Desktop, Notebook, Laptop, or Netbook
When you bought your computer, you loved it. Now, you want to drop it and kick it. Perhaps you might want to find a hammer too. A beginning computer user or novice user may not be aware of what is required to maintain and protect a personal computer in today’s internet world.
Don’t blame Microsoft or Windows. Blame the user of the internet! Sometimes ignorance is not bliss.
First, there are viruses, trojans, malware, spyware, key loggers, et cetera. You need to run a firewall and an anti-virus program. There are two free resources: AVG and AVAST. I always say that free is only as good as free will offer.
You don’t get much for nothing. You must give to get. With that said, I suggest that you purchase an internet protection bundle. An inexpensive and relatively decent security bundle would be ZoneAlarm Extreme Security. My favorites are Kaspersky PURE Total Security and Trend Micro Titanium. I find Norton 360 to be a good protector, but Norton is known to be a computer resource hog.
If you have more than one desktop and/or laptop, look for license bundles. You can find a pack of your chosen security bundle of three or five licenses. This is a very cost-effective way to buy.
More often than not, internet providers are offering free security bundles as part of their internet service. Call and check with your provider.
Enable and use the Windows Firewall, providing that your security bundle did not install a firewall of its own. Access the Windows Firewall in the Control Panel, located as a link on the Start Menu.
Second, you need to use the Control Panel and Add/Remove Programs to eliminate clutter and junky software installations.
Watch a video for removing or changing a program in Windows 7 or Vista: Video
Third, you need to be updated. Keeping Windows and any other programs that you have installed on your computer updated is very important. Updates fix critical problems with use and vulnerabilities. Check and install optional updates too. You will get current versions of programs like the media player and web browser as well as additional drivers.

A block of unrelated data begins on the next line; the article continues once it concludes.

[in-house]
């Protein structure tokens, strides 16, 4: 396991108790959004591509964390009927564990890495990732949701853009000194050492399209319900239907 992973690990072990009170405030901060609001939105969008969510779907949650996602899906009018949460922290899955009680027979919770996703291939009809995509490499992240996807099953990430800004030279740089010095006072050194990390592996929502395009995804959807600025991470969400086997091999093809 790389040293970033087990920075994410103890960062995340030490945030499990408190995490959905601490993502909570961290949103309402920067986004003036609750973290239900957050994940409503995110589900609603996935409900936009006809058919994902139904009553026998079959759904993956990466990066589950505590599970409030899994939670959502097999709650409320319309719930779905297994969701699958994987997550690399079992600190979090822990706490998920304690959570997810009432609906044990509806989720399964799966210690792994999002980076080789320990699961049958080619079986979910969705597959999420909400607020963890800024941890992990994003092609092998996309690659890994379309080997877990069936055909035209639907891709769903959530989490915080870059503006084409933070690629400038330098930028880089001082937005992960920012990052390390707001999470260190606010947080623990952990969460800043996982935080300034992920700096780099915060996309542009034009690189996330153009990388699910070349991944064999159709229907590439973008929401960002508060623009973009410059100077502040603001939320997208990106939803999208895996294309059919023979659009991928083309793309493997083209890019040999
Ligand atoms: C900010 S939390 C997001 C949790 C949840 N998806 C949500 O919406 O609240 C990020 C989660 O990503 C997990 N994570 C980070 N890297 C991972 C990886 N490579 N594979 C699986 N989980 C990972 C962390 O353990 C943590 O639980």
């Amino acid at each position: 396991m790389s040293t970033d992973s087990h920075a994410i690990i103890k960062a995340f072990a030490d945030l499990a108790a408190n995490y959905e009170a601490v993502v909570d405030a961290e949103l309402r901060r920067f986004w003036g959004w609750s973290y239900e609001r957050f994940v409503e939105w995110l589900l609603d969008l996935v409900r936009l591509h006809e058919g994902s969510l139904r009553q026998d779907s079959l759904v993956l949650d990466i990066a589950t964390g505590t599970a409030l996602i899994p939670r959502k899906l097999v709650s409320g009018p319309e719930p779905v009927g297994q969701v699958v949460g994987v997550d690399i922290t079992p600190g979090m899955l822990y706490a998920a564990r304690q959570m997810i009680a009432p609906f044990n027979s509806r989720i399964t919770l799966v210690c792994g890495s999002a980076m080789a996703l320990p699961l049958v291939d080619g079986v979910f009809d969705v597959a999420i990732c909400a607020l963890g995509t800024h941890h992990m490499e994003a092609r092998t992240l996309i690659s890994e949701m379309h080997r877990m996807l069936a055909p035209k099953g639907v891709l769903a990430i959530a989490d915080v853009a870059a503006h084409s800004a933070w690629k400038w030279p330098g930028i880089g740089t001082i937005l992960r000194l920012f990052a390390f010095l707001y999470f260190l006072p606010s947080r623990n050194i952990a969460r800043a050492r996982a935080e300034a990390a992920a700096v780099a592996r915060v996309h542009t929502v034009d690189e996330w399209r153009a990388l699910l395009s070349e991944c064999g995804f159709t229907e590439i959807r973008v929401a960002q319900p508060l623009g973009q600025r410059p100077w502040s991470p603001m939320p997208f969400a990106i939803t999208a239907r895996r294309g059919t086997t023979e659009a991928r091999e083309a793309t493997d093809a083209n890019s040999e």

The quickest way to access Windows Update is from the Control Panel. You can access Windows Update from your browser too. Open your Internet Explorer. Go to Tools and select Windows Update.
Note: Support for operating systems with their installed service packs has an endpoint. Windows Vista SP1 support ends July 12, 2011. Support for Windows XP SP2 ended July 13, 2010.
Fourth, if you are an Internet Explorer user, you need to take a few actions.
You will need to back up your Favorites folder prior to any of these solutions. Go to My Computer or Computer depending on your operating system. Go to Documents and Settings or Users, again dependent on your operating system. Find the name of your account that you use to log into the computer. Open the folder. Click to highlight. Right click and choose copy to save. Move this folder to your Documents or My Documents for backup, or save on a flash drive.
Open Internet Explorer, click Tools, Internet Options, and the Advanced tab. On this tag click the button with the title Reset. Close and reopen the browser. With Windows update, you should have gotten the most current version. However, it may have saved rogue settings and imported files and changes from your previous version. Resetting the web browser is always my first course of action when surfing the web becomes slow.
Lastly, should you find that you have run scans and taken the above steps and still cannot get any type of performance out of your computer, you might want to try CCleaner. CCleaner will clean all temp folders on the computers.
I do not suggest that you clean your registry without first backing it up and checking each entry with a web search. If you inadvertently remove an entry for the operating system or a program, either could fail to work which may mean that the computer will not boot! Read and research what and how the registry works before attempting any deletions or changes. I ask you to use extreme caution!
At this point, I would check Windows system files, memory, and hard discs.
As this post is lengthy, I will save these topics for another day!
To err is human – and to blame it on a computer is even more so.
— Robert Orben